We confirmed that both GFP and TeLC-expressing mice displayed a significant increase in locomotor activity following treatment in the open field with acute AMPH compared with saline treatment; however, the TeLC mice selectively failed to show sensitization upon repeated AMPH treatment (Figure 2c). For male mice rmANOVA showed a significant main effect of days F6,162=32.54, p<0.001, a significant main effect of virus F1,27=12.19, p=0.002, and a significant days × virus interaction F6,162=3.51, p=0.003. Both GFP and TeLC-expressing mice showed locomotor stimulation induced by AMPH compared with saline (for GFP d2 vs d1 p<0.001, for TeLC d2 vs d1 p<0.001). However, when we repeated AMPH exposure in the open field and then tested for locomotor sensitization with a challenge dose of AMPH, the further increase in locomotor activity that indicates sensitization was present only in the GFP mice and was absent from the TeLC mice (Figure 2c). Specifically, whereas the mice expressing GFP displayed significantly increased locomotor activity following repeated AMPH treatment upon challenge compared with their response to acute AMPH injection (p=0.001, GFP on d13 vs d2), the TeLC-expressing mice showed no increase in locomotor activity over this same period (p=1.0, TeLC on d13 vs d2). Furthermore, on the challenge day, mice expressing TeLC in PV+ neurons of the NAc showed significantly lower locomotor activity compared with the GFP expressing group (p<0.001 d13 GFP vs TeLC; Figure 2c). Female mice with TeLC-based PV+ neuron silencing showed a similar trend toward impaired sensitization (Supplementary Figure S1B). Thus these data show that expressing TeLC in PV+ interneurons of the NAc selectively inhibits the locomotor sensitization induced by repeated AMPH.

To demonstrate that the ability of the TeLC virus to inhibit locomotor sensitization required Cre-inducible expression of TeLC in PV+ neurons, we delivered the GFP or TeLC AAVs into a cohort of male inbred C57BL/6 mice (no Cre expression) as a negative control. In this experiment, repeated injection of AMPH produced locomotor sensitization that was indistinguishable between the viral groups (Supplementary Figure S2).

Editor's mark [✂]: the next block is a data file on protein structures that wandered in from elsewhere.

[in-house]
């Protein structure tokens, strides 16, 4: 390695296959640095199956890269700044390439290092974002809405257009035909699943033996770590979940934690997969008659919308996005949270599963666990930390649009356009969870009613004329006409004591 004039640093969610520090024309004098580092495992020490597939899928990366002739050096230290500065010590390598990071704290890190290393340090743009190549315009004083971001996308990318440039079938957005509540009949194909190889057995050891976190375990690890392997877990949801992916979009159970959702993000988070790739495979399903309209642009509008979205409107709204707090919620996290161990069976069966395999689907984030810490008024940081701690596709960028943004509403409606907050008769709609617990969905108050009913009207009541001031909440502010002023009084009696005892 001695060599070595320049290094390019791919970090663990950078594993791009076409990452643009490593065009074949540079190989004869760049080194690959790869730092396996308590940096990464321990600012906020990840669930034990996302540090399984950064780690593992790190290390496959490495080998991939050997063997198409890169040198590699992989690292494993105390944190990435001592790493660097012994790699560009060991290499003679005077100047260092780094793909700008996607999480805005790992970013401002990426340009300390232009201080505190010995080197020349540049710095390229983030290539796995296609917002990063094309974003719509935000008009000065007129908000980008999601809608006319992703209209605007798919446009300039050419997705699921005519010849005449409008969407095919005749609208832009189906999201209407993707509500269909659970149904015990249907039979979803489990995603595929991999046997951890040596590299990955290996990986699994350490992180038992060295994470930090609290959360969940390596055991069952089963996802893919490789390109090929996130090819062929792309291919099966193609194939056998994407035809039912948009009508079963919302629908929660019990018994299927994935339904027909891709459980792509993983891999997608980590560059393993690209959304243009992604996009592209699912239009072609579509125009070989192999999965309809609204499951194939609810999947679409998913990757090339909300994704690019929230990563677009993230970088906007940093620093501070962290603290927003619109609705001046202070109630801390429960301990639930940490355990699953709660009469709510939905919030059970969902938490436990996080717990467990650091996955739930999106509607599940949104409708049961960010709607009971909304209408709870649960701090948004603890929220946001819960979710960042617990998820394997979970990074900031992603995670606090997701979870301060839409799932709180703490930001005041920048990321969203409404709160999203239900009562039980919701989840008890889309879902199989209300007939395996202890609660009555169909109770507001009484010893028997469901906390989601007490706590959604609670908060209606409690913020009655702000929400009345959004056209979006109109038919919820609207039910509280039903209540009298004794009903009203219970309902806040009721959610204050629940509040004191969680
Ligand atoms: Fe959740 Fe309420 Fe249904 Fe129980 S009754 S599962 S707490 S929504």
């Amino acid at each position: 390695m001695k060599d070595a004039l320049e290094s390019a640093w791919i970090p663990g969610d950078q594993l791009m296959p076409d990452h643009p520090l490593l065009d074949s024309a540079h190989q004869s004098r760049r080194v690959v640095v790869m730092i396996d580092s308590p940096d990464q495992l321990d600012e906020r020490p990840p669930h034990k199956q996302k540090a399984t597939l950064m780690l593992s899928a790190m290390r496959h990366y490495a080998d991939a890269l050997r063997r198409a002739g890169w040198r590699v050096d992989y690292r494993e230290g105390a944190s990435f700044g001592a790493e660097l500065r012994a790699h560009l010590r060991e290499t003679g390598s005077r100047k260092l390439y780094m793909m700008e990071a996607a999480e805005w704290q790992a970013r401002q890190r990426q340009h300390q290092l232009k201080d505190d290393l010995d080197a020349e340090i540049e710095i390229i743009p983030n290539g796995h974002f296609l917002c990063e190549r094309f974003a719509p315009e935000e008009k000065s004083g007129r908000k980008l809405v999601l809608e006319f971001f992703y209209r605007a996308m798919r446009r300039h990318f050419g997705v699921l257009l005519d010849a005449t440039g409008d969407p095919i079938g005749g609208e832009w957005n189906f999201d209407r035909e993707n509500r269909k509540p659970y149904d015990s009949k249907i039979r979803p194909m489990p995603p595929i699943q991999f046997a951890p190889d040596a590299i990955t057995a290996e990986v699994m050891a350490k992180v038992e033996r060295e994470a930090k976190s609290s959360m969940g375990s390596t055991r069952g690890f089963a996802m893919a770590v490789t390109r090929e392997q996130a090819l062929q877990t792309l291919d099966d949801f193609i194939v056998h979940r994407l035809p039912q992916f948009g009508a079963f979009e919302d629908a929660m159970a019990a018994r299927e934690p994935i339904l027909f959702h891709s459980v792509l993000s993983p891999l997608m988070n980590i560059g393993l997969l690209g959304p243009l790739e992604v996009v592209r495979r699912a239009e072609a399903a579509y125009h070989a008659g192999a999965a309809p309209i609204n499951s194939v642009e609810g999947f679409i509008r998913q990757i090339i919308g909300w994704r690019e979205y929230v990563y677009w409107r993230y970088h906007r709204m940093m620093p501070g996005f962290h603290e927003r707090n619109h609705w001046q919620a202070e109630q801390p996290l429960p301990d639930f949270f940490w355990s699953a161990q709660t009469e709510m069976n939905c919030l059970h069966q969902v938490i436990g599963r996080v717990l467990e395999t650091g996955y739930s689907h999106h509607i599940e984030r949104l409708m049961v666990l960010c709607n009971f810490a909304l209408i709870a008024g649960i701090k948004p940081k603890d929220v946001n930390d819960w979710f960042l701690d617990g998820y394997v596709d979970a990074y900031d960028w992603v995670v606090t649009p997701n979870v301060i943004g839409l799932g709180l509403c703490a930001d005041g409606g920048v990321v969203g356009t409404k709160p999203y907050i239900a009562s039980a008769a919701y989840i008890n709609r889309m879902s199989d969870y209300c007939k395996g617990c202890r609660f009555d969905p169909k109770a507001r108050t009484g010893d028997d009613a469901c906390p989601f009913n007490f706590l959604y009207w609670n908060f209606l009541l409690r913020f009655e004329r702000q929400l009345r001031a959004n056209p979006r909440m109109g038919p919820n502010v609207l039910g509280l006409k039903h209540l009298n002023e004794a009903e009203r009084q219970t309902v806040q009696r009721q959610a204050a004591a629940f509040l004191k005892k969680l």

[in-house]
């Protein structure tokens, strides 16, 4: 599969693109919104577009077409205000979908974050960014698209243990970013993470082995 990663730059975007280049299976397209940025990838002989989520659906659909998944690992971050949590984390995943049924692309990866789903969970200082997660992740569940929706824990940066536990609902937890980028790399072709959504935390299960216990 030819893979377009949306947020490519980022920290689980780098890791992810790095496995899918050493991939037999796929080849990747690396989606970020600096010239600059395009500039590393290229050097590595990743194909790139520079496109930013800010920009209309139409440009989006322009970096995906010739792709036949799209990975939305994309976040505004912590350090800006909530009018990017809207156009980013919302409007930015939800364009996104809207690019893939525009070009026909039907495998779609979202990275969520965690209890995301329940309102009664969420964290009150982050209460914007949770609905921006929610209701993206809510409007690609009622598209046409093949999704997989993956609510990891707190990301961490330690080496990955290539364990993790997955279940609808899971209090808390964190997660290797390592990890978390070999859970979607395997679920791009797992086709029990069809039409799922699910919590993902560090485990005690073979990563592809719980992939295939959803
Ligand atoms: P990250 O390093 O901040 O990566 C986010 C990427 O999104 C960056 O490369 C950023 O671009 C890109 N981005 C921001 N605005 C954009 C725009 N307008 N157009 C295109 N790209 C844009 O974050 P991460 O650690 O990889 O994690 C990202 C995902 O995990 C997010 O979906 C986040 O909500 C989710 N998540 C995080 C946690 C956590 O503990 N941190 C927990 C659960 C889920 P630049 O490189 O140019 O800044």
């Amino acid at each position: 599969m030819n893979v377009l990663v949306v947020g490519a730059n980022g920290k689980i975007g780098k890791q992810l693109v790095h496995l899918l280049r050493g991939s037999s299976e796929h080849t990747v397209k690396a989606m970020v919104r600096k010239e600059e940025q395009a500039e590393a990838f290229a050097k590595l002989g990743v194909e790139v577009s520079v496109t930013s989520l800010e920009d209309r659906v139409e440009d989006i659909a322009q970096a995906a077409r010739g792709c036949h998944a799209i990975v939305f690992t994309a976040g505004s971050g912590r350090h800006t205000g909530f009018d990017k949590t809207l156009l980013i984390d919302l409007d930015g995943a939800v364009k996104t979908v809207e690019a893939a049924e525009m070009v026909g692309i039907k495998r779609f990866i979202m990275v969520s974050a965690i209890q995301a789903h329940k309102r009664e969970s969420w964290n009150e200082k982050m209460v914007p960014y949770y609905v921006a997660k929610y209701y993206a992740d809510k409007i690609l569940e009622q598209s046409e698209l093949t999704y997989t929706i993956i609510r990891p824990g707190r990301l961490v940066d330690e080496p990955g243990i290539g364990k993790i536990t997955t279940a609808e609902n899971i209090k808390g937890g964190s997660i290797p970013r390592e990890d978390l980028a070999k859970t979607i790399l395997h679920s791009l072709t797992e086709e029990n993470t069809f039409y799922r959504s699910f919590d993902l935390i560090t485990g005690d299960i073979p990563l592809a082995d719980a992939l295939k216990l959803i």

Acquisition of behavioral sensitization takes place when a mouse experiences daily exposure to AMPH; the expression of sensitization is assessed by a locomotor response to an AMPH challenge after some time has passed. To determine when neurotransmission from PV+ GABAergic neurons of the NAc is required for expression of behavioral sensitization, we first exposed a cohort of male Pvalb-Cre mice to repeated AMPH injections in the open field and then tested the consequences of silencing PV+ neurons in the NAc only after sensitization had been established (Figure 2d). As expected, rmANOVA revealed that there was no effect of the virus on locomotor activity during habituation to the open field (Figure 2e, significant main effect of days F7,98 =4.6, p<0.001 but no effect of viral group F1,14 =3.97, p=0.07). Prior to viral infection both groups developed indistinguishable locomotor sensitization (Figure 2f, significant effect of days F5,80=50.75, p<0.001, but no effect of viral group F1, 14=0.22, p=0.65). However virally inducing expression of TeLC but not GFP in PV+ neurons after sensitization had been established selectively eliminated the expression of the sensitized locomotor response at challenge, without fully blocking the locomotor stimulation induced by AMPH (Figure 2f). Comparing the locomotor response at the AMPH challenge on d31 to the saline test on d32, rmANOVA revealed a significant main effect of treatment (F1,14=70.19, p<0.001), a significant effect of the virus (F1,14=13.43, p=0.003) and a significant virus × days interaction (F1,14=8.3, p=0.012). Post hoc Bonferroni tests showed significantly reduced locomotor activity on the challenge day 31 when TeLC mice were compared with the GFP mice (p=0.005). However both the GFP mice and the TeLC mice still showed significantly greater locomotor activity after injection of AMPH on d31 compared with that to the saline injection on d32 (for GFP p<0.001, for TeLC p=0.002). Thus, inhibiting neurotransmission from PV+ GABAergic neurons of the NAc selectively impairs expression only of the sensitized component of the locomotor response to AMPH.